Base Details

If I were fierce, and bald, and short of breath,
I'd live with Scarlet Majors at the base,
And speed glum heros up the line to death,
You'd see me with my puffy petulent face,
guzzling and gulping in the best hotel,
Reading the roll of honor, " poor young chap,"
I'd say - " I used to know his father well,
Yes, we've lost heavily in this last scrap."
And when the war is done and youth stone dead,
I'd toddle safely home and die - in bed.

Things never seem to change, do they? As Woody Guthrie sang... " the worst of men must fight and the best of men must die..."

Thanks for listening.

Ray Brown
U.S. Army Infantry
Viet Nam 68-69

Timelines: Iraq and WWII

In response to the latest Shadowland column, about Kevin Tillman's scream of rage at the administration and its war, a reader in California who still clings to "stay the course" rhetoric asks, "Would today's America have the fortitute[sic] to persevere in World War II?"

Of course the answer is yes. But consider this:

From the attack on Pearl Harbor in December 1941 to final victory over Japan in August 1945, three years and eight months passed. The war was over.

From the invasion of Iraq in March 2003 to November 2006, three years and eight months will have passed. And there is no end to this war in sight. - C.D.

Monday, October 23, 2006

Follow-Up: Alberto's Retraction

So, Alberto Fernandez retracted his remarks about the arrogance and stupidity of American policy in Iraq -- sort of. This very brief response appeared overnight on the State Department's Web site from the Office of the Spokesman:

In response to questions about his recent interview with Al-Jazeera, the following is a comment attributable to Mr. Alberto Fernandez:

"Upon reading the transcript of my appearance on Al-Jazeera, I realized that I seriously misspoke by using the phrase 'there has been arrogance and stupidity' by the U.S. in Iraq. This represents neither my views nor those of the State Department. I apologize."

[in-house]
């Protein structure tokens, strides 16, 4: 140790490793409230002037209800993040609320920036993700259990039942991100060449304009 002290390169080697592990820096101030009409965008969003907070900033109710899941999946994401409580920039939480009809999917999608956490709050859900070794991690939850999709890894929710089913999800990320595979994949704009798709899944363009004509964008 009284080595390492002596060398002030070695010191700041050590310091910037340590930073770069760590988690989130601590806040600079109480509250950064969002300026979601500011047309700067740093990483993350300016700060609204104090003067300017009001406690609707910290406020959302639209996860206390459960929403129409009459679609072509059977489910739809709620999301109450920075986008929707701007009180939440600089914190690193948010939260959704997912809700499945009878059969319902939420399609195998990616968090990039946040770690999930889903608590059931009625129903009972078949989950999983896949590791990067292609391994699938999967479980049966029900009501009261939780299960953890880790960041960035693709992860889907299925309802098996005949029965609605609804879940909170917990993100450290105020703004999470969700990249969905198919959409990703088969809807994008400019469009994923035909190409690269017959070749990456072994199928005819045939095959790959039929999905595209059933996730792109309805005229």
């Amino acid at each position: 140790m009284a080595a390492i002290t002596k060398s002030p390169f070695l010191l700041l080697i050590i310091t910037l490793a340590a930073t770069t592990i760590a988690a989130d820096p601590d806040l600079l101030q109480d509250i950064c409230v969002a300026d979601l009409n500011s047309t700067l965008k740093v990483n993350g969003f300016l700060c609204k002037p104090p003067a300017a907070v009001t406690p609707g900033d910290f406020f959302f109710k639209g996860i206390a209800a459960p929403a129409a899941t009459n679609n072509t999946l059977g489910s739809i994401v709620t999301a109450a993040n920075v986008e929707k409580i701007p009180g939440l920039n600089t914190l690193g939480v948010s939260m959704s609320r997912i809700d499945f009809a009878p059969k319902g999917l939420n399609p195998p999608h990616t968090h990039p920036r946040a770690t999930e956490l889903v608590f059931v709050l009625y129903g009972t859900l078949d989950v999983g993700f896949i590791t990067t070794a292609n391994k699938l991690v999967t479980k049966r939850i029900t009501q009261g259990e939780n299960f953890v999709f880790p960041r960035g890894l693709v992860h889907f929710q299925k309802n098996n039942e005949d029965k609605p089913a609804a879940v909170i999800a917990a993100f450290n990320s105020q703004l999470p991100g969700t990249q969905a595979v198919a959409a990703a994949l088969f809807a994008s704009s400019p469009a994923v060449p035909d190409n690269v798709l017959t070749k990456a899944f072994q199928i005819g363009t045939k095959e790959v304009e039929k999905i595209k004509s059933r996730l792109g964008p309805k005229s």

The irony, of course, is that this is the sanest admission the administration has made about Iraq in a long while -- if ever -- and perhaps even some Republicans were ready to applaud what had seemed to be, briefly, such candor and clarity coming out of Foggy Bottom. - C.D.

Sunday, October 22, 2006

Iraq: A Rare Voice of Reason in D.C.

I hope Alberto Fernandez isn't in too much trouble. The director of public diplomacy for the State Department's Bureau of Near Eastern Affairs, Fernandez has been for several years now the only credible voice defending what is an almost entirely discredited policy in the Arab world. I think he always knew that one day someone in D.C. would pick up on the kinds of things he said in Arabic on Al-Jazeera. You know, like, the truth. And then he'd have the Bush administration's infamous loyalty test applied to him -- and most likely fail. We'll see. His description of U.S. policy in Iraq as "arrogant and stupid" is leading the AP wires.

In the meantime, you might want to take a look at Zvika Krieger's excellent little profile of Fernandez from a few weeks ago. - C.D.